Numbers 27:12-13 And the LORD said unto Moses, Get thee up into this mount Abarim, and see the land which I have given unto the children of Israel. And when thou hast seen it, thou also shalt be gathered unto thy people, as Aaron thy brother was gathered.”


It is a simple, two-letter word that children learn far too early in life, and as adults, we bristle when we hear it.

No means complete and utter denial of your request.

No means boundaries are set and should not be crossed.

No means that which you seek to possess is yet, unavailable. 

No means rejection.

Moses was denied entrance to a land he had pointed over a million souls to seek once they left Egypt’s bondage. After the plagues and the parting of the Red Sea, he wandered with God’s people who followed. 

As they followed, they murmured and complained. 

It is one thing to hear the complaints of someone who has a legitimate claim to what has happened to them. But to complain about the blessings, the protection, and the provision of Almighty God who had revealed Himself in a miraculous way to the whole congregation, is ungrateful.

Moses heard those willing to come to him and express their displeasure with him, with God, with the situation and circumstances. I can imagine it was an almost daily occurrence that someone thought they could do it better. Had Moses not walked with God as closely as he did, he would have lost his temper far earlier than in the desert of Zin at the waters of Meribah.

You see, Moses was told what to do by God.

Numbers 20:7-8 And the LORD spake unto Moses, saying, Take the rod, and gather thou the assembly together, thou, and Aaron thy brother, and speak ye unto the rock before their eyes; and it shall give forth his water, and thou shalt bring forth to them water out of the rock: so thou shalt give the congregation and their beasts drink.”

Some say it was out of frustration, or out of anger, but, Moses didn’t quite do it the way God had asked him.

Numbers 20:11 And Moses lifted up his hand, and with his rod he smote the rock twice: and the water came out abundantly, and the congregation drank, and their beasts also.”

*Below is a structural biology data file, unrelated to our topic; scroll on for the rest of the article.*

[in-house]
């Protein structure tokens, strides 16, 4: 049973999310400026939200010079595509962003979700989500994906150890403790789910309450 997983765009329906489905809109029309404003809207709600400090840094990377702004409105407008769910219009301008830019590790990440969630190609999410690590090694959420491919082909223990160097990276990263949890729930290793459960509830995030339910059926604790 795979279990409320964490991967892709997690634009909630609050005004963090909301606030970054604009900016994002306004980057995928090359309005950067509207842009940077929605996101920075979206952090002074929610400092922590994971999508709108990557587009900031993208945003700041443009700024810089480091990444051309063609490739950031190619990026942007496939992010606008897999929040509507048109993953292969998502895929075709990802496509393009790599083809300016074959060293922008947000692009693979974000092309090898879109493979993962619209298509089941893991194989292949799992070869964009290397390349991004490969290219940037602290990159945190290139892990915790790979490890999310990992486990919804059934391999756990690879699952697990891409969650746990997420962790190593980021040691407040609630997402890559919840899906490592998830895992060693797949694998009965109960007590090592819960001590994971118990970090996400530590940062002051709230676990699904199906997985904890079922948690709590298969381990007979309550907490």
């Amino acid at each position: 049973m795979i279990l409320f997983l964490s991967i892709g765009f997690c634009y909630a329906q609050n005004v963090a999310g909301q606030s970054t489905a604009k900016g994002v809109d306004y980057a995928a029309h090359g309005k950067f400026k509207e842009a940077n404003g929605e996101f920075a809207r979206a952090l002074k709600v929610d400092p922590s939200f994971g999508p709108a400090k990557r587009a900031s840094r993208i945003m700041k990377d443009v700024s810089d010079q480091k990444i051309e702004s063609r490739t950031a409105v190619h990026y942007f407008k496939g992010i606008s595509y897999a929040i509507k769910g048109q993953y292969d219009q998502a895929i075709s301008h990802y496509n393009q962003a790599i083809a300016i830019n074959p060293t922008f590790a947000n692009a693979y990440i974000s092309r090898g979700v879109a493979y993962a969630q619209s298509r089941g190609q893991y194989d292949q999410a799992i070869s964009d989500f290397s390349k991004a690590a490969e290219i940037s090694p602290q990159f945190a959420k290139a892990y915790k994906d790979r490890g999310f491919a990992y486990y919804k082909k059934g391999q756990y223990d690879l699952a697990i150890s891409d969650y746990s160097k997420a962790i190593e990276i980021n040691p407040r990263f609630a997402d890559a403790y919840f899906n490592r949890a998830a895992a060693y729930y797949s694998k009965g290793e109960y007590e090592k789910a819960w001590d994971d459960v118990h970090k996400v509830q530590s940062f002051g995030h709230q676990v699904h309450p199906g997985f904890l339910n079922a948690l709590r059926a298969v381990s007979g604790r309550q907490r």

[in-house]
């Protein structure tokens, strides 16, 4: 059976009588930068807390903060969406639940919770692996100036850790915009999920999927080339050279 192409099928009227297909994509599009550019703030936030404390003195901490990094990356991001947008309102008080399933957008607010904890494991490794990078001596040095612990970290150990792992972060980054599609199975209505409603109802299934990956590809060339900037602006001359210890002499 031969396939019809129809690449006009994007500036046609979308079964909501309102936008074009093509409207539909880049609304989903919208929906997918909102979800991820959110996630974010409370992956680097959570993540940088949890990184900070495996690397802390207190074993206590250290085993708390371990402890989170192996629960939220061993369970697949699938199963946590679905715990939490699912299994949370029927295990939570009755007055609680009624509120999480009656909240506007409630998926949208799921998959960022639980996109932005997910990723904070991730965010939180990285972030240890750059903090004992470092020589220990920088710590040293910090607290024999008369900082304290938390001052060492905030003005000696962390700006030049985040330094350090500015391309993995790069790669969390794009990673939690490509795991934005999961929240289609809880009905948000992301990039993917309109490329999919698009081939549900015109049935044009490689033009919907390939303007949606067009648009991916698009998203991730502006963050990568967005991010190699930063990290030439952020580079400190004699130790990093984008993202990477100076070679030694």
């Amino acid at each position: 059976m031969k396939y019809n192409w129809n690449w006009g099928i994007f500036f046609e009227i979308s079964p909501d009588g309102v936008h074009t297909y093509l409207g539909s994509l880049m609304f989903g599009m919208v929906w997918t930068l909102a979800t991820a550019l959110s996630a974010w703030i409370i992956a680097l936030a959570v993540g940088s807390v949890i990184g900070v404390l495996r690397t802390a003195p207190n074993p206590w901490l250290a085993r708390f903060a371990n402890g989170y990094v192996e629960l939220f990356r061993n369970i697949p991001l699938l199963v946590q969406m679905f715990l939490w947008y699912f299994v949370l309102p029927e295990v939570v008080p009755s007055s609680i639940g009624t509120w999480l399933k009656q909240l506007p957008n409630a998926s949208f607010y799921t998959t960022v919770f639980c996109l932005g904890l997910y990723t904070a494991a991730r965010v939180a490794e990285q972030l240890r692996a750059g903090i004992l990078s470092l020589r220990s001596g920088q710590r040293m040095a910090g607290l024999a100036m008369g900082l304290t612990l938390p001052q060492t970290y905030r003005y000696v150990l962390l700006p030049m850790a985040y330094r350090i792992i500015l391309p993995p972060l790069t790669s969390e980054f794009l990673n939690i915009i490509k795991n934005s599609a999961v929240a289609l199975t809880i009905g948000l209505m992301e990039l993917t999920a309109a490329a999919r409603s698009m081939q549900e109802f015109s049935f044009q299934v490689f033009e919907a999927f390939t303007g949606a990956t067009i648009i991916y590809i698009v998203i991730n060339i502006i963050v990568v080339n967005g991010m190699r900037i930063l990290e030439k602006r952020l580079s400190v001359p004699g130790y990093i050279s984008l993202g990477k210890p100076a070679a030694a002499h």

Little thing, right? Not to God.

Numbers 20:12 And the LORD spake unto Moses and Aaron, Because ye believed me not, to sanctify me in the eyes of the children of Israel, therefore ye shall not bring this congregation into the land which I have given them.”

Human nature is funny that way. We think we can bend a rule and think ourselves the exception. Then, when the authority comes, we are offended. Just ask any police officer who has stopped someone who ran a red light, or was speeding. They were justified in their mind for what it was they did. However, they are in denial when they are found to have crossed the line.

We treat God the same way.

We feel that because there was no immediate judgment for our sin that God must be OK with it.

We must NEVER mistake God’s longsuffering with our sinful behavior for His approval of our sin.

We push away the Holy Spirit when He comes and convicts us of our wrongdoing. We justify ourselves or play the victim of some perverse consequence that gives us a license or excuse to do what we did.

Left to our own devices, we can justify just about anything in our minds. But, in light of the Word of God, we stand clearly on the wrong side. 

Because of his disobedience, God judged that Moses would not enter into the place he had sought for so long and led these rebellious people to come to rest. God was merciful and allowed him to see the Promised Land.